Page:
But because of the resistance which results from the weight of the [waterwheel of the] mill, the impetus would continually diminish until the mill ceased to turn. And perhaps, if the mill should last forever without any diminution or change, and there were no other resistance to corrupt the impetus, the mill would move forever because of its perpetual impetus.
    “The destructive capacity of the individual, however vicious, is small; of the state, however well-intentioned, almost limitless. Expand the state and that destructive capacity necessarily expands, too, pari passu.”—Paul Johnson, Modern Times, 1983.

  10. #40
    CC Grandmaster Spiny Norman's Avatar
    Join Date
    Sep 2004
    Posts
    4,437
    I don't see how the proposition "I voted in this poll AND this conjunction is false" can be true ... at the time of choosing how to vote, "I voted in this poll" (being past tense) is obviously false, therefore the proposition fails.
    “As you perhaps know, I haven't always been a Christian. I didn't go to religion to make me happy. I always knew a bottle of port would do that. If you want a religion to make you feel really comfortable, I certainly don't recommend Christianity.” -- C.S.Lewis

  11. #41
    CC International Master
    Join Date
    Jun 2005
    Location
    Bristol
    Posts
    1,977
    Quote Originally Posted by Spiny Norman
    I don't see how the proposition "I voted in this poll AND this conjunction is false" can be true ... at the time of choosing how to vote, "I voted in this poll" (being past tense) is obviously false, therefore the proposition fails.
    Your claim is that at least every vote should be "false". (Unless someone votes with a hydra?) However is the claim also that the proposition per se is always false? Perhaps the real claim is that whatever proposition one votes on is always false. (E.g. Spinny may have voted on "Spinny has already voted at such and such a time", and that doesn't change!) I won't, however, be making a new poll to make the tense (or rather, tenselessness) explicit.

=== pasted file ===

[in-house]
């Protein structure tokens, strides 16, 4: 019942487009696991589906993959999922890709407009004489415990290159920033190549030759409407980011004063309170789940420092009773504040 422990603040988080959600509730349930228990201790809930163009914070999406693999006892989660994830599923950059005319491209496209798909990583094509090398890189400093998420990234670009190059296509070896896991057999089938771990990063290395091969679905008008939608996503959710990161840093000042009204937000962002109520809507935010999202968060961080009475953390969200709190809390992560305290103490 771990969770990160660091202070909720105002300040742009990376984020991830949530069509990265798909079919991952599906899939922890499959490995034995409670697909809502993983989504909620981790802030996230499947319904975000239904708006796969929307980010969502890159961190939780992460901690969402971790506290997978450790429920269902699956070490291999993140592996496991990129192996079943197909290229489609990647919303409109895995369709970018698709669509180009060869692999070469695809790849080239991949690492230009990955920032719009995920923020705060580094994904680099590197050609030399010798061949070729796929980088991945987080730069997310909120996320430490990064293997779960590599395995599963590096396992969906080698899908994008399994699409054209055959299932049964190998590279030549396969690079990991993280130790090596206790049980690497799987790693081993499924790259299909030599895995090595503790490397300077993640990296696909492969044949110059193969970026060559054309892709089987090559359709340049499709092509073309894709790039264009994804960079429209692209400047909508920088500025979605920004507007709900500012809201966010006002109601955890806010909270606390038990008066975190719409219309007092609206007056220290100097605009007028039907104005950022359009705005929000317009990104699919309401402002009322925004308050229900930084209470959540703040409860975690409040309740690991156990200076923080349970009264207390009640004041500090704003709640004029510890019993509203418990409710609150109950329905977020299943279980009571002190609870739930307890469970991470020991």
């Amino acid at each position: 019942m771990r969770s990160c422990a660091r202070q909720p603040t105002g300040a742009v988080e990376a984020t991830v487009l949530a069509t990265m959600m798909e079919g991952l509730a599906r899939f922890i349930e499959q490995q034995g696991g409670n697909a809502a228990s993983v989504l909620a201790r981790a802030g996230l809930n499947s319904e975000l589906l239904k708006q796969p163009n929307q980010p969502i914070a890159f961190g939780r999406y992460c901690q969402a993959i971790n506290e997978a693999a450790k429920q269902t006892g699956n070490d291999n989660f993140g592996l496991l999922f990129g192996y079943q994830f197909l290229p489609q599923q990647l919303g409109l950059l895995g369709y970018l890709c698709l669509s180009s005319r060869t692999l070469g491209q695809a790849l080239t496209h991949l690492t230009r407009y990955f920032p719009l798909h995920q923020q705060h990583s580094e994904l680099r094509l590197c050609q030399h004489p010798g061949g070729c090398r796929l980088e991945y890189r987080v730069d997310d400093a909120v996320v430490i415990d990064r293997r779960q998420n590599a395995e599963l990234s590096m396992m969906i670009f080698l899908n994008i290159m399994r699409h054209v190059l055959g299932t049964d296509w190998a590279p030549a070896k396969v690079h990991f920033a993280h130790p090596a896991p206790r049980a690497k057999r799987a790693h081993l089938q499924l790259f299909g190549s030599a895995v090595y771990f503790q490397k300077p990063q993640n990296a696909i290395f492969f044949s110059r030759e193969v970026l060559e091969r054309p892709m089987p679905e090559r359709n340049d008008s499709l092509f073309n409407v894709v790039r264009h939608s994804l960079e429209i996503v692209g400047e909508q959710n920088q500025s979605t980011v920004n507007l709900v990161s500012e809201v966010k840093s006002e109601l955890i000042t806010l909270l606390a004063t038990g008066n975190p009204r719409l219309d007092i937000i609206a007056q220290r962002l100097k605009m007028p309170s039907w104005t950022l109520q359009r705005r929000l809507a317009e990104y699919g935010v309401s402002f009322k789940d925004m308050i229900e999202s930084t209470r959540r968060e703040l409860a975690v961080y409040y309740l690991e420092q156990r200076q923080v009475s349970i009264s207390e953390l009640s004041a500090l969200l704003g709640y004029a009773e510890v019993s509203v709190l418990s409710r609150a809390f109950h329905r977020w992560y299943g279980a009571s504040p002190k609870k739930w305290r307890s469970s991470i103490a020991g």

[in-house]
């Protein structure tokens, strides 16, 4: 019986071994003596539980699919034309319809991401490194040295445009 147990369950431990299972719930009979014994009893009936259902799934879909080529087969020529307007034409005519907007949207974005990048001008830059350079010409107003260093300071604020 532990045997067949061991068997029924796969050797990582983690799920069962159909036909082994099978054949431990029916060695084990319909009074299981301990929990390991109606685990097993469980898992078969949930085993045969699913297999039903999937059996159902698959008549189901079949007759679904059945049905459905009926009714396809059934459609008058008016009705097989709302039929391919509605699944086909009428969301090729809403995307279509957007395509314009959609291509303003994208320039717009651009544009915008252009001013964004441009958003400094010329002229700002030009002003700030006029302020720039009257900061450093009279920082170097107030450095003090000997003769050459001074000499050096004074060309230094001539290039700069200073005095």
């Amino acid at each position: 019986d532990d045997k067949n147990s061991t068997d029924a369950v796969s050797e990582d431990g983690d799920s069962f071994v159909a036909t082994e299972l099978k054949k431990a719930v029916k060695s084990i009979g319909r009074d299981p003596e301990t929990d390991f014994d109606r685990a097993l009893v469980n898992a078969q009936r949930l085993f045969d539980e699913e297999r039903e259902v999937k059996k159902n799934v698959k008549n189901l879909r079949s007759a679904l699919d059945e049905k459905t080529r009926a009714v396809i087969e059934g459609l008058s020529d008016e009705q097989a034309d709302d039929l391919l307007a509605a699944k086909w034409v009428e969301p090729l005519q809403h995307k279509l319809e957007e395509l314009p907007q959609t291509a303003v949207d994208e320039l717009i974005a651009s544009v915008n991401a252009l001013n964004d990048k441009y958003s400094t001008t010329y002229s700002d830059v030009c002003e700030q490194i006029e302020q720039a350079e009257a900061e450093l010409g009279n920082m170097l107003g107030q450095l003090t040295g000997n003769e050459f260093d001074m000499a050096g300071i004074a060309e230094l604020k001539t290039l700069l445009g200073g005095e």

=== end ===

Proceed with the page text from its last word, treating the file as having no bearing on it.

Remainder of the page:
12. #42
    CC Grandmaster Spiny Norman's Avatar
    Join Date
    Sep 2004
    Posts
    4,437
    Quote Originally Posted by Mangafranga
    Unless someone votes with a hydra?
    Touche! You might need to define "I" so that it was clear it didn't refer to the bulletin board identity but rather to the 'real person'.

    Let V = "I voted in this poll"
    Let C = "This conjunction" ... which draws in V again.

    So the proposition is that V&C is false. However C=V&C ad infinitum ... but I'm not sure whether to call that "nonsense" or "circular" (or both).

    Anyway, I'm going to vote for Other.
    “As you perhaps know, I haven't always been a Christian. I didn't go to religion to make me happy. I always knew a bottle of port would do that. If you want a religion to make you feel really comfortable, I certainly don't recommend Christianity.” -- C.S.Lewis

  13. #43
    CC International Master
    Join Date
    Jun 2005
    Location
    Bristol
    Posts
    1,977
    Quote Originally Posted by Spiny Norman
    Let V = "I voted in this poll"
    Let C = "This conjunction" ... which draws in V again.

    So the proposition is that V&C is false. However C=V&C ad infinitum ... but I'm not sure whether to call that "nonsense" or "circular" (or both).
    Igor had a similar worry. And I spelt the worry out similar to you in post 37. If this is the right analysis, it does seem like the sentence doesn't make any sense.

  14. #44
    CC Grandmaster Adamski's Avatar
    Join Date
    Nov 2007
    Location
    Penrith, NSW
    Posts
    8,717

    Doh!

    Quote Originally Posted by Mangafranga
    Igor had a similar worry. And I spelt the worry out similar to you in post 37. If this is the right analysis, it does seem like the sentence doesn't make any sense.
    So this is the 44th post about a sentence that does not make any sense! It must be time for me to do something else!
    God exists. Short and to the point.

    Secretary of, and regularly arbiter at, Rooty Hill RSL Chess Club. See www.rootyhillchessclub.org.

    Psephological insight. "Controversial will only lose you votes. Courageous will lose you the election." Sir Humphrey Appleby on Yes Minister.

    Favorite movie line: Girl friend Cathy to Jack Ryan in "Sum of all Fears". "What kind of emergency does an historian have?".

  15. #45
    CC Grandmaster Spiny Norman's Avatar
    Join Date
    Sep 2004
    Posts
    4,437
    You know, we could start analysing Mangafranga's votes ... he voted for True and False ... ... that would keep us going for another 20-30 posts easily I reckon.
    “As you perhaps know, I haven't always been a Christian. I didn't go to religion to make me happy. I always knew a bottle of port would do that. If you want a religion to make you feel really comfortable, I certainly don't recommend Christianity.” -- C.S.Lewis

Thread Information

Users Browsing this Thread

There are currently 1 users browsing this thread. (0 members and 1 guests)

Similar Threads

  1. Is the Bible truth?
    By Oepty in forum Religion and Science
    Replies: 40
    Last Post: 13-12-2012, 03:16 AM
  2. The truth about Pittman and Lewis
    By pax in forum Non-Chess
    Replies: 3
    Last Post: 05-04-2006, 02:37 PM
  3. Is the Jabberwock truth?
    By PHAT in forum Non-Chess
    Replies: 15
    Last Post: 02-09-2004, 05:46 PM

Posting Permissions

  • You may not post new threads
  • You may not post replies
  • You may not post attachments
  • You may not edit your posts
  •